This was definitely an “Unnecessary Carnage” incident.  My sister has been excessively frightened by spiders her whole life.  Thank-you for the I.D.  I have let her know what the result was and that she should not kill them in the future.  Hopefully she will just run away if she encounters any other creepy crawlies.

 

Gwen Skinner liked this post
What's That Bug? does not endorse extermination

Subject: Invading ground spiders
Location: texas
September 7, 2014 8:15 pm
I live down in the Texas costal area. I keep finding these spiders everywhere when I go to take my dogs out at night. Ive seen them range from as little as a dime to about 4 inches big. I always see them on the ground hiding in little wholes kinda like sand crabs and never see any webbing. They are quick and so far haven’t been a issue but I would like to find out what they are and make sure they are not poisonous towards me or the dogs
Signature: Concerned dog owner

Wolf Spider

Wolf Spider

Dear Concerned dog owner,
We can’t help but to be amused that you have referred to this Wolf Spider and its kin as “Invading ground spiders” when they have in fact been present in that area far longer than you, your dog, your ancestors or your dog’s ancestors.  Wolf Spiders are native predators that help to control populations of insects and small arthropods.  Like most spiders they have venom, but that venom is not considered especially toxic to humans, nor do we believe it to be toxic to canines.  Wolf Spiders rarely bite people, and in the event a bite occurs, the effects are generally mild and include local swelling and redness as well as tenderness.  The effects are also short-lived.  Since you indicate these Wolf Spiders are found in holes, we suspect they are Burrowing Wolf Spiders in the genus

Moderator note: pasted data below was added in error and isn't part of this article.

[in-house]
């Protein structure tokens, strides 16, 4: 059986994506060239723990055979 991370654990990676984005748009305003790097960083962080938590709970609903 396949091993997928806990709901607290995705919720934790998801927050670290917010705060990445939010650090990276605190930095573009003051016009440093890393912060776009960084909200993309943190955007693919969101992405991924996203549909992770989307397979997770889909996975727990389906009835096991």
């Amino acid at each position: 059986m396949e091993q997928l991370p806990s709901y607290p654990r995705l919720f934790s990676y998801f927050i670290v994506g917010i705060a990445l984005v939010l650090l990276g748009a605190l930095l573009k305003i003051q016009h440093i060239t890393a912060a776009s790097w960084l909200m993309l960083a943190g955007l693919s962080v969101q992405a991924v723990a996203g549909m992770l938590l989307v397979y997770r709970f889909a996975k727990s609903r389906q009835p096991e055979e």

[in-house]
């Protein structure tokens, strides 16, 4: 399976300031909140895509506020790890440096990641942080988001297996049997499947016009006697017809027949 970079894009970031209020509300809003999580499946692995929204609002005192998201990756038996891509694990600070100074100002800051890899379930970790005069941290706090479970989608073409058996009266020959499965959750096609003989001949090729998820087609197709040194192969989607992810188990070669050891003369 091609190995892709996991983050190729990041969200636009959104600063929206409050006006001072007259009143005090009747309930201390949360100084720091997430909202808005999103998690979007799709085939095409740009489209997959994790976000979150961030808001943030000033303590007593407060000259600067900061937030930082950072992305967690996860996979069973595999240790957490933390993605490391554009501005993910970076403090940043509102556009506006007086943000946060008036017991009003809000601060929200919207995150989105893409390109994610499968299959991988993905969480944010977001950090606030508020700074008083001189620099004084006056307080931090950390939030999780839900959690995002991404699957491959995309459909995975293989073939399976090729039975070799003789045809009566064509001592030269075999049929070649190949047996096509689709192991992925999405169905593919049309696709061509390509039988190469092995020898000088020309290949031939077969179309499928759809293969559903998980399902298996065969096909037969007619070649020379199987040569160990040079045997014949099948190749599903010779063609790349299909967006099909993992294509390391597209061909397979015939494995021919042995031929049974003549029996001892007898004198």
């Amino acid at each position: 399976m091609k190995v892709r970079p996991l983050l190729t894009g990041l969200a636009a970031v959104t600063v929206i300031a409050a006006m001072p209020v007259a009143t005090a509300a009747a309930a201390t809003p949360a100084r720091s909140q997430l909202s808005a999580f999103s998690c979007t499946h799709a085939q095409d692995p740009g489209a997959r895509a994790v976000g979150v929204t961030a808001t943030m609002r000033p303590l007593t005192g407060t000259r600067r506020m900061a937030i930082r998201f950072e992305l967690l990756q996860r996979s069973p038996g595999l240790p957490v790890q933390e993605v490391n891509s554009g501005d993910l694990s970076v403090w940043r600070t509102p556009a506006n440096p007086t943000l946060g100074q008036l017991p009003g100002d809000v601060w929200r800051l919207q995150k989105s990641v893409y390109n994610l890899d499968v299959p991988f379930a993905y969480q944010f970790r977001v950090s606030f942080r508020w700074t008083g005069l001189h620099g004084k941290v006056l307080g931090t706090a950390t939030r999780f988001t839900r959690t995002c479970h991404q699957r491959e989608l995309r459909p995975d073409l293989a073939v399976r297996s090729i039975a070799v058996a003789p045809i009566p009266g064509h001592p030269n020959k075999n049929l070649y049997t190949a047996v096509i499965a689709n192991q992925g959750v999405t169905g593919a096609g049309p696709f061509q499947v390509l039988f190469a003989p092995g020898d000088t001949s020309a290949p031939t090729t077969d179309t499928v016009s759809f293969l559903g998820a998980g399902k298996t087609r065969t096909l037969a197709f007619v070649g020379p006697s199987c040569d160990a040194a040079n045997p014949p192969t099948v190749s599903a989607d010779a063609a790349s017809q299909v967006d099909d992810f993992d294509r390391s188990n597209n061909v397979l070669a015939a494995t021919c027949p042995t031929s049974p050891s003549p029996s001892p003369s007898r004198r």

Geolycosa, and more information on the genus is available on BugGuide.

What's That Bug? does not endorse extermination

Subject: Spider wasp’s (rescued) victim
August 22, 2014 9:14 am
I saw a wolf spider being attacked by a blue spider wasp today, and I managed to chase away the wasp and rescue the spider. I know some species only temporarily paralyze the victim, and I’ve seen the spider twitch, so…does he have any chance of recovering? I feel bad for intervening, especially since it’s probably too late for the spider, but the poor guy was trying very hard to get away, and I wanted to help him out.
I don’t know what kind exactly the wasp was, but it’s a Michigan variety.
Signature: Kitt

Blue Black Spider Wasp preys upon Wolf Spider (from our archives)

Blue Black Spider Wasp preys upon Wolf Spider (from our archives)

Dear Kitt ,
We have heard of a Tarantula recovering from the sting of a wasp, but the whole purpose of the sting is to paralyze the spider so that it will provide food for the wasp larvae.  We are uncertain if it will recover.  We have illustrated your posting with an image from our archives.

Thanks for responding, and I’m glad you could answer my question. I’ll keep an eye on the spider. who knows? He might recover soon.

What's That Bug? does not endorse extermination

Subject: Spider Warrior
Location: Texas
August 21, 2014 12:58 pm
this is just a pic i took that i thought i would share the story behind it is my mom poured soapy water to get rid of some ants outside near our melons in the process this big spider got washed out i picked it up with a stick to get it out and brushed the suds off with a leaf i left it for 20 minutes alone under a pot plant hoping it would be okay. but it wasn’t moving and its legs started to curl. i saw my nephews toys and thought well its dead i could take a nice pic, 10 minutes after the pic it jumped to life and scurried away i was shocked but happy it did not die
Signature: Coyote

Wolf Spider saved from Drowning

Wolf Spider saved from Drowning

Dear Coyote,
We love your story and accompanying image of this Wolf Spider rescued from drowning.  We have heard other accounts of drowned Wolf Spiders rescued from swimming pools that also revived and survived.  We are also tagging this posting with the Bug Humanitarian Award.

What's That Bug? does not endorse extermination